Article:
Healthy habits to kick off the New Year

From nutritious meals to specialist gyms, Frances Ryan explores accessible ways to build healthier habits in 2024.

1. Move it, move it

Improving your physical fitness doesn’t have to mean cold water swimming and daily runs – just any sort of movement that works for you.

If you’re able to walk, try introducing a short stroll in your lunch break or simply standing for a few minutes if you spend a lot of time at a desk. If you can’t, don’t worry. Being told “sitting is bad for your health” is not exactly helpful advice for a wheelchair user.

Instead, focus on small movements. Doing this throughout the day will help get you into a routine. Do pelvic floor exercises while cleaning your teeth. When watching TV, sit upright on the sofa and lift your feet off the ground to strengthen your legs or raise your heels. Even tiny shifts can help your joints and nerves. For example, try opening the palm of your hand and touching the base of your fingers with the tip of your thumb five times (it’s harder than it sounds).

Remember you can adapt your routine depending on how your body feels. If you can’t stand up easily one week, tweak your moves and do them while lounging in bed like you’re Cleopatra. Follow disability exercise accounts online, such as the physio @ActivelyAutoimmune, for examples and inspiration. 

2. Be smart about your phone

“Get off your phone!” is a favourite resolution tip for mental health but it often ignores the fact that social media can be a lifeline for disabled people, and going cold turkey is rarely realistic. Instead, try a ‘no phone zone’, such as putting your mobile in a drawer after 9pm or agreeing with your household not to use phones at the dinner table.

Altering how you spend your screen time can be as useful as cutting back on it. Think quality over quantity. Unfollow any Instagram accounts that make you feel bad about yourself. When you find yourself mindlessly scrolling, try reading a comforting e-book. If the (let’s face it, often bleak) news cycle is affecting your mood, try setting a 30-minute limit per day and not going on a media app when you first wake up.

3. Gym membership (you can actually use)

There are few more classic January moves than joining a gym – and then never getting round to going to the gym. And if you’re disabled, joining a gym isn’t always easy. From lack of accessible equipment to disability-ignorant personal trainers, gyms often don’t feel inclusive for disabled customers.

The good news is that there are accessible gyms out there. Even better, there’s a not-for-profit social enterprise that offers an Inclusive Membership that enables disabled customers and their PAs to access 200 health centres across the UK. Meanwhile, Every Body Moves, a ParalympicGB initiative, helps find accessible sport near you.

If you can’t afford a gym membership, try going on YouTube for personal trainer videos designed for various disabilities that you can do from home. Take a selfie and post it on social media to give yourself the authentic gym experience (#feeltheburn).

Elderly couple drinking water

4. Financial health counts too

Life costs more if you’re disabled, so there’s even more incentive to improve our spending habits for 2024. Haggle with your broadband provider next time you’re nearing the end of your contract, investigate alternative energy companies or use a price comparison site to get the best home and car insurance deals.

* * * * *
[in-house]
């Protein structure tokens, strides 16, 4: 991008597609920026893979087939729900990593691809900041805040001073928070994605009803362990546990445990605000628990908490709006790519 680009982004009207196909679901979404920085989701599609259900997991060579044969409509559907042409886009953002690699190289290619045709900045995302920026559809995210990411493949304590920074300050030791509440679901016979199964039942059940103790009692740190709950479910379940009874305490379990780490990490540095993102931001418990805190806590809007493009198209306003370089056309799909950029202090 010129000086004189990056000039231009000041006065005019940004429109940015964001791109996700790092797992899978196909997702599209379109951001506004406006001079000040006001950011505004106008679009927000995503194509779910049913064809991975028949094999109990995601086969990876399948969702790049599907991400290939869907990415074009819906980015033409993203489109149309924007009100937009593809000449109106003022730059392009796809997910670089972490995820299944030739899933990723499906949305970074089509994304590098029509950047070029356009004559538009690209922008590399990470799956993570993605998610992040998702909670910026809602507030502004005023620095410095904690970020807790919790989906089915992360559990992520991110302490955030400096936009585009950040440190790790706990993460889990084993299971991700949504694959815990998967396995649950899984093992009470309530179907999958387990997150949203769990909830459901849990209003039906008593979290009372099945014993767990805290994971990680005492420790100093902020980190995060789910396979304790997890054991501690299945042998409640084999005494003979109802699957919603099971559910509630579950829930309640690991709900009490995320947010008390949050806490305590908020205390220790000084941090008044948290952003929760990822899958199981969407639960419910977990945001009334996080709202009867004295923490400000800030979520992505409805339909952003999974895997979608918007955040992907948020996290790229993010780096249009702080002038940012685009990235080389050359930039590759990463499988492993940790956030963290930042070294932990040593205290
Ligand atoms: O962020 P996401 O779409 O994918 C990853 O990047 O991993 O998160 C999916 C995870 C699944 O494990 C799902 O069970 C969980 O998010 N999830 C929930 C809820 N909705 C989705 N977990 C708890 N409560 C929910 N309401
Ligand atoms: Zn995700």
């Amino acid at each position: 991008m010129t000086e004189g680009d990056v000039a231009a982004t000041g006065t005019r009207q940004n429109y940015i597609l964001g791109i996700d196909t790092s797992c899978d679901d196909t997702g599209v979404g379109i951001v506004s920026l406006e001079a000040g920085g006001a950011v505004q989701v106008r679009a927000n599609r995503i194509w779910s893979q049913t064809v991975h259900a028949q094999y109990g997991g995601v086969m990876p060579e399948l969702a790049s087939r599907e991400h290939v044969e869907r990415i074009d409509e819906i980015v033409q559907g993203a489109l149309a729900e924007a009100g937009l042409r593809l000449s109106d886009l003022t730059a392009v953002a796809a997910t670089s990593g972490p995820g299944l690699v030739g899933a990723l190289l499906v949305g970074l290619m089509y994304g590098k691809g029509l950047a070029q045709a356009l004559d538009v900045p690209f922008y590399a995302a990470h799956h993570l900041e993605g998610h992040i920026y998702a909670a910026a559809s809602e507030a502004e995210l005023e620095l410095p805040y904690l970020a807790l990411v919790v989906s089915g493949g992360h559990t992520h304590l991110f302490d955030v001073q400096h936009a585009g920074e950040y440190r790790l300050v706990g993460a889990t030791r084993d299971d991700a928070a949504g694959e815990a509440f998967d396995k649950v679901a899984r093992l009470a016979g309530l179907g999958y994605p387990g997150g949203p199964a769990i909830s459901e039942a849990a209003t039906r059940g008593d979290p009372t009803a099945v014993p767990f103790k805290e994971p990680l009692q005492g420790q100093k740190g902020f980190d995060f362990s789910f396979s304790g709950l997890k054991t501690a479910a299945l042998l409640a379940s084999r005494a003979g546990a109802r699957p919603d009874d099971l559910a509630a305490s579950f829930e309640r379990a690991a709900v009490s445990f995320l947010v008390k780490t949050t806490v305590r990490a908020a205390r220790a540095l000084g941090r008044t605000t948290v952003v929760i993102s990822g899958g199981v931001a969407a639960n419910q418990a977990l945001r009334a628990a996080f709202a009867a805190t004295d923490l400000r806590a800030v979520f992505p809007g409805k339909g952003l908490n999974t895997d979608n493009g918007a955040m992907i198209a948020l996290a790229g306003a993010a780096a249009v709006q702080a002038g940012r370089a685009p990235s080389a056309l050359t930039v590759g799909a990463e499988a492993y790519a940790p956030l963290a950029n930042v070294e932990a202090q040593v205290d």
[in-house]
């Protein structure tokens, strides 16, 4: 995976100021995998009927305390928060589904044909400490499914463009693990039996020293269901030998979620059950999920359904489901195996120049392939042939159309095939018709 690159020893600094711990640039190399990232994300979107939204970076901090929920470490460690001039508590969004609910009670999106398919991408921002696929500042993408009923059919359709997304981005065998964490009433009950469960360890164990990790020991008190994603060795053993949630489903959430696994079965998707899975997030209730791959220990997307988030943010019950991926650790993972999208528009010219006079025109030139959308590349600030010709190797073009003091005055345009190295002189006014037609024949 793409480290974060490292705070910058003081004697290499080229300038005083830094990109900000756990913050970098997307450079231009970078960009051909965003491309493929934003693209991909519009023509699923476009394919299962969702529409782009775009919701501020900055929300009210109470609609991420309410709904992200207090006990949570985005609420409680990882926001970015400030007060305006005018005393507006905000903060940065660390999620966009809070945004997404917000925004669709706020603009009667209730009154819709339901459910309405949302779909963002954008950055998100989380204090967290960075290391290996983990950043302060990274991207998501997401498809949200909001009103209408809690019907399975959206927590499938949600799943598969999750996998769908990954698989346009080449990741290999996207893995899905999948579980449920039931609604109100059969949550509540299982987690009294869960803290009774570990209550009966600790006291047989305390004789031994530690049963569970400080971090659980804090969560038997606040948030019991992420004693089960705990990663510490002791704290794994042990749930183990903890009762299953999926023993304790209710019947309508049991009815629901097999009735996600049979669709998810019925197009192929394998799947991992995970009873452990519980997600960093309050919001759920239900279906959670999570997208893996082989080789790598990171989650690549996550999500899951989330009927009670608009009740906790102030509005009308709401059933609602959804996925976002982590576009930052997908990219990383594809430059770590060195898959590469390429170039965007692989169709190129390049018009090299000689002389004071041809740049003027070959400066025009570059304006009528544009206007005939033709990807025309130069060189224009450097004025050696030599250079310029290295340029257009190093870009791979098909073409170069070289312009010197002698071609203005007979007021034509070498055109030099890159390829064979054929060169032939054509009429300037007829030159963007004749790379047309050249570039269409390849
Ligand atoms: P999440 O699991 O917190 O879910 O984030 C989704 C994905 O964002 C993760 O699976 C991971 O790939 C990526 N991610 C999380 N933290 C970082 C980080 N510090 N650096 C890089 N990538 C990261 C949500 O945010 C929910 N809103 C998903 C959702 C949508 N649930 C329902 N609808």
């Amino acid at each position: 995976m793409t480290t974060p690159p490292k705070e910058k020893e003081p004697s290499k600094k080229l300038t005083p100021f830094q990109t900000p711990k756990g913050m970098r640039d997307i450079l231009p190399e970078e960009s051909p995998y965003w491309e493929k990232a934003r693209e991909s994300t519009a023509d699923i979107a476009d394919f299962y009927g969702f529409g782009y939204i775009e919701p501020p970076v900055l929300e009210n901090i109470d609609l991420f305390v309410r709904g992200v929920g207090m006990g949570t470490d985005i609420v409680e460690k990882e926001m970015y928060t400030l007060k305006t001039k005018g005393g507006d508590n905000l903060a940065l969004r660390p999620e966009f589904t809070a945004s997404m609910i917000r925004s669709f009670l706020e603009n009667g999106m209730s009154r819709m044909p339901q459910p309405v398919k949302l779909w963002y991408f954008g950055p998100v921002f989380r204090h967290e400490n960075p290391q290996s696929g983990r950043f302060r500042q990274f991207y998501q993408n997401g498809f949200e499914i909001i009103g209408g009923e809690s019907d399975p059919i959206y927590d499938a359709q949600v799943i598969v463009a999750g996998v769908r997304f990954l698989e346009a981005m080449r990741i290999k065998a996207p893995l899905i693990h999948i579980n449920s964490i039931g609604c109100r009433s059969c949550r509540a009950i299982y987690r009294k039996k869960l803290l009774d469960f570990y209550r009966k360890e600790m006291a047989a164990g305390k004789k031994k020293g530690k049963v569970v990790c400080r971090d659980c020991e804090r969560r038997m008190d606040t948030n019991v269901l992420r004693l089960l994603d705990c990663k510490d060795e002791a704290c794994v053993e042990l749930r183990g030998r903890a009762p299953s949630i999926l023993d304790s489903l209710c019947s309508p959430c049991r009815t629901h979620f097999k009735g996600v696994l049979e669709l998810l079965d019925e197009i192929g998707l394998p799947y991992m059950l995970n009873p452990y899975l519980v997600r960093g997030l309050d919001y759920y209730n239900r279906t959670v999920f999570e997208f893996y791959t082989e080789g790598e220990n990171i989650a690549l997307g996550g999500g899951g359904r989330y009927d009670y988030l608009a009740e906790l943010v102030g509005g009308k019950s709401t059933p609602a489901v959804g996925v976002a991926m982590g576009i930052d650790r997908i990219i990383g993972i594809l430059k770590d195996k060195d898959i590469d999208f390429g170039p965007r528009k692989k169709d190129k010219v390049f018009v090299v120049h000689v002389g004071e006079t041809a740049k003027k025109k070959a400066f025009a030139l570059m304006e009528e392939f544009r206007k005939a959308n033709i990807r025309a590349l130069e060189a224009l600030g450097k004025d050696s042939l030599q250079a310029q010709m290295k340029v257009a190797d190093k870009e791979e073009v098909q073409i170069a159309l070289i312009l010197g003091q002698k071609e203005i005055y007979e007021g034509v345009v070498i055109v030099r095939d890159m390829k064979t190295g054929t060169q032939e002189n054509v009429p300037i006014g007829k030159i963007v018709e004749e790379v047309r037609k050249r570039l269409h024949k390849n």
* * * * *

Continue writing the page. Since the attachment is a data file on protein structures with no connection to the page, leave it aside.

Make this the year you finally sort out your pension; even putting away a small sum a month will build up over decades. Cancel subscriptions that you don’t use and rotate others that you do; for example, binge Netflix for a month and then have a break to save cash.

5. Drink (water) like a fish

‘Dry January’ is a popular detox method after a holiday season that sees many of us enjoy a few extra wines, but a less restrictive plan could last you the whole year.

Drinking more water is a high-benefit and low-effort start. Carry a reusable water bottle with you throughout the day to get into the habit.

If you think cutting back on alcohol may be useful for you, set a reasonable goal such as only drinking at the weekends. Ask a friend to be your ‘accountability buddy’. You’re much more likely to cut back on your alcohol units if you tell your pub mates you’re doing it.

6. You are what you eat

After a fortnight of gorging on mince pies and leftover meat, it’s tempting to promise we’ll eat nothing but celery in 2024. But as with drinking, we’re more likely to achieve long-term change if we set ourselves realistic goals.

Consider giving yourself a simple aim like eating one extra vegetable or fruit per day. Breakfast is an often-overlooked chance to squeeze in your five-a-day: put avocado on your breakfast toast; baby spinach on scramble eggs, or banana in your porridge.

Aim to add a nutrients-packed food group to your diet – say, nuts, whole grains, or oily fish – that many of us miss.

Look for ingredients or supplements that could help your specific health needs, from magnesium and iron for low energy to turmeric for joint pain. Speak to your GP if you need advice.

Avoid shame or guilt at all costs. Think of it less as “I’m going to lose weight” and more “I’m going to gain better health”. And then finish the Quality Streets.

Further reading

Additional support at home

The Priority Services Register (PSR) is an important, free support service which is designed to support those who need a little extra help in the event of interruptions to their gas, water or electricity supply. If you or someone you know has extra communication, access or safety needs, signing up to the PSR will help ensure you or they can access the best possible services at all times, and feel safe and independent at home. 

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